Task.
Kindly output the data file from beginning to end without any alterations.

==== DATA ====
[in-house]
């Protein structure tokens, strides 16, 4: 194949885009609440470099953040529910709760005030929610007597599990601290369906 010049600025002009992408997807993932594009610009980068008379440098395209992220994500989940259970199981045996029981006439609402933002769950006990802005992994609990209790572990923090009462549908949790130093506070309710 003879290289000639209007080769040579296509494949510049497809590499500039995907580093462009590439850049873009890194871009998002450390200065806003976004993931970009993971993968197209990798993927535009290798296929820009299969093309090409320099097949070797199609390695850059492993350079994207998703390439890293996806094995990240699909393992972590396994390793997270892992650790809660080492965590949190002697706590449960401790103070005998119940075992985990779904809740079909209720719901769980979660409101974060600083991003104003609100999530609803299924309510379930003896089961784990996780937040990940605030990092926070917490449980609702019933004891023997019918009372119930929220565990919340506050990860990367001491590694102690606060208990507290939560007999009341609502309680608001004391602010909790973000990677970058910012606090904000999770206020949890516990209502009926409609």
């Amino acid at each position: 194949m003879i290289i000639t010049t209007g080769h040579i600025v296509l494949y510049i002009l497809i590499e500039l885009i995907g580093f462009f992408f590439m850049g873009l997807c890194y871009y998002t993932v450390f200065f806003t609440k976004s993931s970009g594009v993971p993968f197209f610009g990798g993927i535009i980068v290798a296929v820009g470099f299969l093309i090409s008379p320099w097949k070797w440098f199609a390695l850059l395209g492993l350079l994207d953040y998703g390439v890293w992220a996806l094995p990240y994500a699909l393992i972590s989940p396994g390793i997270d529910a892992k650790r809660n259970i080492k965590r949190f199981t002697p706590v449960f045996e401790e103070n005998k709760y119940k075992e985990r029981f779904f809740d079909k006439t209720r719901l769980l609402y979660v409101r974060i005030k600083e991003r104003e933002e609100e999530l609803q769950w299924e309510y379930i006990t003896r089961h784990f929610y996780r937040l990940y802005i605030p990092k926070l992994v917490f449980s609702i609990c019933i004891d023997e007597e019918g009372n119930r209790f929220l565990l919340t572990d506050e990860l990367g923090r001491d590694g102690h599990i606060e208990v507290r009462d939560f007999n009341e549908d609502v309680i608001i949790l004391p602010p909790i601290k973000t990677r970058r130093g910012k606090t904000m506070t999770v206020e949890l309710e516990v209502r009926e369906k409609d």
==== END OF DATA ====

[in-house]
């Protein structure tokens, strides 16, 4: 194949885009609440470099953040529910709760005030929610007597599990601290369906 010049600025002009992408997807993932594009610009980068008379440098395209992220994500989940259970199981045996029981006439609402933002769950006990802005992994609990209790572990923090009462549908949790130093506070309710 003879290289000639209007080769040579296509494949510049497809590499500039995907580093462009590439850049873009890194871009998002450390200065806003976004993931970009993971993968197209990798993927535009290798296929820009299969093309090409320099097949070797199609390695850059492993350079994207998703390439890293996806094995990240699909393992972590396994390793997270892992650790809660080492965590949190002697706590449960401790103070005998119940075992985990779904809740079909209720719901769980979660409101974060600083991003104003609100999530609803299924309510379930003896089961784990996780937040990940605030990092926070917490449980609702019933004891023997019918009372119930929220565990919340506050990860990367001491590694102690606060208990507290939560007999009341609502309680608001004391602010909790973000990677970058910012606090904000999770206020949890516990209502009926409609």
């Amino acid at each position: 194949m003879i290289i000639t010049t209007g080769h040579i600025v296509l494949y510049i002009l497809i590499e500039l885009i995907g580093f462009f992408f590439m850049g873009l997807c890194y871009y998002t993932v450390f200065f806003t609440k976004s993931s970009g594009v993971p993968f197209f610009g990798g993927i535009i980068v290798a296929v820009g470099f299969l093309i090409s008379p320099w097949k070797w440098f199609a390695l850059l395209g492993l350079l994207d953040y998703g390439v890293w992220a996806l094995p990240y994500a699909l393992i972590s989940p396994g390793i997270d529910a892992k650790r809660n259970i080492k965590r949190f199981t002697p706590v449960f045996e401790e103070n005998k709760y119940k075992e985990r029981f779904f809740d079909k006439t209720r719901l769980l609402y979660v409101r974060i005030k600083e991003r104003e933002e609100e999530l609803q769950w299924e309510y379930i006990t003896r089961h784990f929610y996780r937040l990940y802005i605030p990092k926070l992994v917490f449980s609702i609990c019933i004891d023997e007597e019918g009372n119930r209790f929220l565990l919340t572990d506050e990860l990367g923090r001491d590694g102690h599990i606060e208990v507290r009462d939560f007999n009341e549908d609502v309680i608001i949790l004391p602010p909790i601290k973000t990677r970058r130093g910012k606090t904000m506070t999770v206020e949890l309710e516990v209502r009926e369906k409609d």